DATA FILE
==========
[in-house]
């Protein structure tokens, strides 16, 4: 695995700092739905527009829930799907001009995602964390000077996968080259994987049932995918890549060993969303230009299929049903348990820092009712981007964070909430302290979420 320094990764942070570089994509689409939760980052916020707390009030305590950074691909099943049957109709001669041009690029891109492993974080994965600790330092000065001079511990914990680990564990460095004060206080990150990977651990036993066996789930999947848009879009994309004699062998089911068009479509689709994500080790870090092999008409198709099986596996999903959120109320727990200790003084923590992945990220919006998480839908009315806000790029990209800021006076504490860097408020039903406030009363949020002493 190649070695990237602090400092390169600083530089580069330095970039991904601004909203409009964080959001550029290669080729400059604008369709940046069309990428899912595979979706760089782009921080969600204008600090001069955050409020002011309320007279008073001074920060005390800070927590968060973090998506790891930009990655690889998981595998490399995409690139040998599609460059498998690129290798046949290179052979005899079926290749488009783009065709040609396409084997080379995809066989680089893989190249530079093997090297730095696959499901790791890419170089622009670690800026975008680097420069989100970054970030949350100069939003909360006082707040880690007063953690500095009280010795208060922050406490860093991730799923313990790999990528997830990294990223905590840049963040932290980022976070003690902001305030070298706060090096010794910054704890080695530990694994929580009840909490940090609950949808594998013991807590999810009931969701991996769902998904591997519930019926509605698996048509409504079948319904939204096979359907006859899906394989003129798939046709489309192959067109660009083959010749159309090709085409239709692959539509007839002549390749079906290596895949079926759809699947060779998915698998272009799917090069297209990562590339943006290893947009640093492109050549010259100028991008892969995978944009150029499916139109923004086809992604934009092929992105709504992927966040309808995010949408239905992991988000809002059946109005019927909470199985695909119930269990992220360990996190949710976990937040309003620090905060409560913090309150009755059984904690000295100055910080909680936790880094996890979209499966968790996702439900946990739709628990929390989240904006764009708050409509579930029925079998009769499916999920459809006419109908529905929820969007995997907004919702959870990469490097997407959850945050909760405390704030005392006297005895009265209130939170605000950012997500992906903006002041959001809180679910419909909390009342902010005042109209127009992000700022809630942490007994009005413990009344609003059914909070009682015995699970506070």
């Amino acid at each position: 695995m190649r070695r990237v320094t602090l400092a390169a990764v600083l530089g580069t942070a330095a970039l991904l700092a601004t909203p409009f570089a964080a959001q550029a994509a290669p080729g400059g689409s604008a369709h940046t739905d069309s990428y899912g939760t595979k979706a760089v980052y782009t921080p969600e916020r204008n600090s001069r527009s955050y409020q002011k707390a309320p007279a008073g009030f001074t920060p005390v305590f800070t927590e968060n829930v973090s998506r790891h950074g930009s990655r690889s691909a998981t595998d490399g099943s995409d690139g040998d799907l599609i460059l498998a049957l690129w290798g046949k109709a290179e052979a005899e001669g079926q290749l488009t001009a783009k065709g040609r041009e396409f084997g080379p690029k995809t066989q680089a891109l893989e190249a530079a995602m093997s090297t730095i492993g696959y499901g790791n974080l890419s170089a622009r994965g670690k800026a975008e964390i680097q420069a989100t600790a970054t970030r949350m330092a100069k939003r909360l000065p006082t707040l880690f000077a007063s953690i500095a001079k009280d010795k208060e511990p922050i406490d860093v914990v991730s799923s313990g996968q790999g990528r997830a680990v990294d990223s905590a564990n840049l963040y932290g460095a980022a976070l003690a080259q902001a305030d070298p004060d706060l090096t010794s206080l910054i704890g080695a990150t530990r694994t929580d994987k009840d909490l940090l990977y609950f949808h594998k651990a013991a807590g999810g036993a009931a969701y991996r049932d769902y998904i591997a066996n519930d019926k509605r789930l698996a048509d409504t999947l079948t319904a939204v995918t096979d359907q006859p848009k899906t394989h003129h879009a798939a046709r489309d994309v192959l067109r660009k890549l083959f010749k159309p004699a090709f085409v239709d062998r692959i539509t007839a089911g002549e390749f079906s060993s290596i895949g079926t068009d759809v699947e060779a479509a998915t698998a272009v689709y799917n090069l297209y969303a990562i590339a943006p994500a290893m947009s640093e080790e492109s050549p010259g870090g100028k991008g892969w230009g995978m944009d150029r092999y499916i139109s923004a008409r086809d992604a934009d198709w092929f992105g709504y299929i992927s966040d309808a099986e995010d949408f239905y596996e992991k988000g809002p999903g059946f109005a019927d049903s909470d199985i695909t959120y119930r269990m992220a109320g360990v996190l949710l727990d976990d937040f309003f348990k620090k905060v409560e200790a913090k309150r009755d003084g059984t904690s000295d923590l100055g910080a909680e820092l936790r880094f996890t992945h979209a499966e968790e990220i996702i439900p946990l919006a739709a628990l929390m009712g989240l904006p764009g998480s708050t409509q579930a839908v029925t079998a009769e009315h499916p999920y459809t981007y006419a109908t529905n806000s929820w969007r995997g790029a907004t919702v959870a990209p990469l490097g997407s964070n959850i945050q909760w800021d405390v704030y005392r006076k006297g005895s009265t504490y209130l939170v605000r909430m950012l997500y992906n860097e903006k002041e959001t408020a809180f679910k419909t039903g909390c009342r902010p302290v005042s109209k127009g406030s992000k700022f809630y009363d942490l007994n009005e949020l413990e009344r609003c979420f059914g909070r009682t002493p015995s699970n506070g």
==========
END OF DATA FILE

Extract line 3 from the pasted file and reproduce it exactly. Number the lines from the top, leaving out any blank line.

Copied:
């Amino acid at each position: 695995m190649r070695r990237v320094t602090l400092a390169a990764v600083l530089g580069t942070a330095a970039l991904l700092a601004t909203p409009f570089a964080a959001q550029a994509a290669p080729g400059g689409s604008a369709h940046t739905d069309s990428y899912g939760t595979k979706a760089v980052y782009t921080p969600e916020r204008n600090s001069r527009s955050y409020q002011k707390a309320p007279a008073g009030f001074t920060p005390v305590f800070t927590e968060n829930v973090s998506r790891h950074g930009s990655r690889s691909a998981t595998d490399g099943s995409d690139g040998d799907l599609i460059l498998a049957l690129w290798g046949k109709a290179e052979a005899e001669g079926q290749l488009t001009a783009k065709g040609r041009e396409f084997g080379p690029k995809t066989q680089a891109l893989e190249a530079a995602m093997s090297t730095i492993g696959y499901g790791n974080l890419s170089a622009r994965g670690k800026a975008e964390i680097q420069a989100t600790a970054t970030r949350m330092a100069k939003r909360l000065p006082t707040l880690f000077a007063s953690i500095a001079k009280d010795k208060e511990p922050i406490d860093v914990v991730s799923s313990g996968q790999g990528r997830a680990v990294d990223s905590a564990n840049l963040y932290g460095a980022a976070l003690a080259q902001a305030d070298p004060d706060l090096t010794s206080l910054i704890g080695a990150t530990r694994t929580d994987k009840d909490l940090l990977y609950f949808h594998k651990a013991a807590g999810g036993a009931a969701y991996r049932d769902y998904i591997a066996n519930d019926k509605r789930l698996a048509d409504t999947l079948t319904a939204v995918t096979d359907q006859p848009k899906t394989h003129h879009a798939a046709r489309d994309v192959l067109r660009k890549l083959f010749k159309p004699a090709f085409v239709d062998r692959i539509t007839a089911g002549e390749f079906s060993s290596i895949g079926t068009d759809v699947e060779a479509a998915t698998a272009v689709y799917n090069l297209y969303a990562i590339a943006p994500a290893m947009s640093e080790e492109s050549p010259g870090g100028k991008g892969w230009g995978m944009d150029r092999y499916i139109s923004a008409r086809d992604a934009d198709w092929f992105g709504y299929i992927s966040d309808a099986e995010d949408f239905y596996e992991k988000g809002p999903g059946f109005a019927d049903s909470d199985i695909t959120y119930r269990m992220a109320g360990v996190l949710l727990d976990d937040f309003f348990k620090k905060v409560e200790a913090k309150r009755d003084g059984t904690s000295d923590l100055g910080a909680e820092l936790r880094f996890t992945h979209a499966e968790e990220i996702i439900p946990l919006a739709a628990l929390m009712g989240l904006p764009g998480s708050t409509q579930a839908v029925t079998a009769e009315h499916p999920y459809t981007y006419a109908t529905n806000s929820w969007r995997g790029a907004t919702v959870a990209p990469l490097g997407s964070n959850i945050q909760w800021d405390v704030y005392r006076k006297g005895s009265t504490y209130l939170v605000r909430m950012l997500y992906n860097e903006k002041e959001t408020a809180f679910k419909t039903g909390c009342r902010p302290v005042s109209k127009g406030s992000k700022f809630y009363d942490l007994n009005e949020l413990e009344r609003c979420f059914g909070r009682t002493p015995s699970n506070g």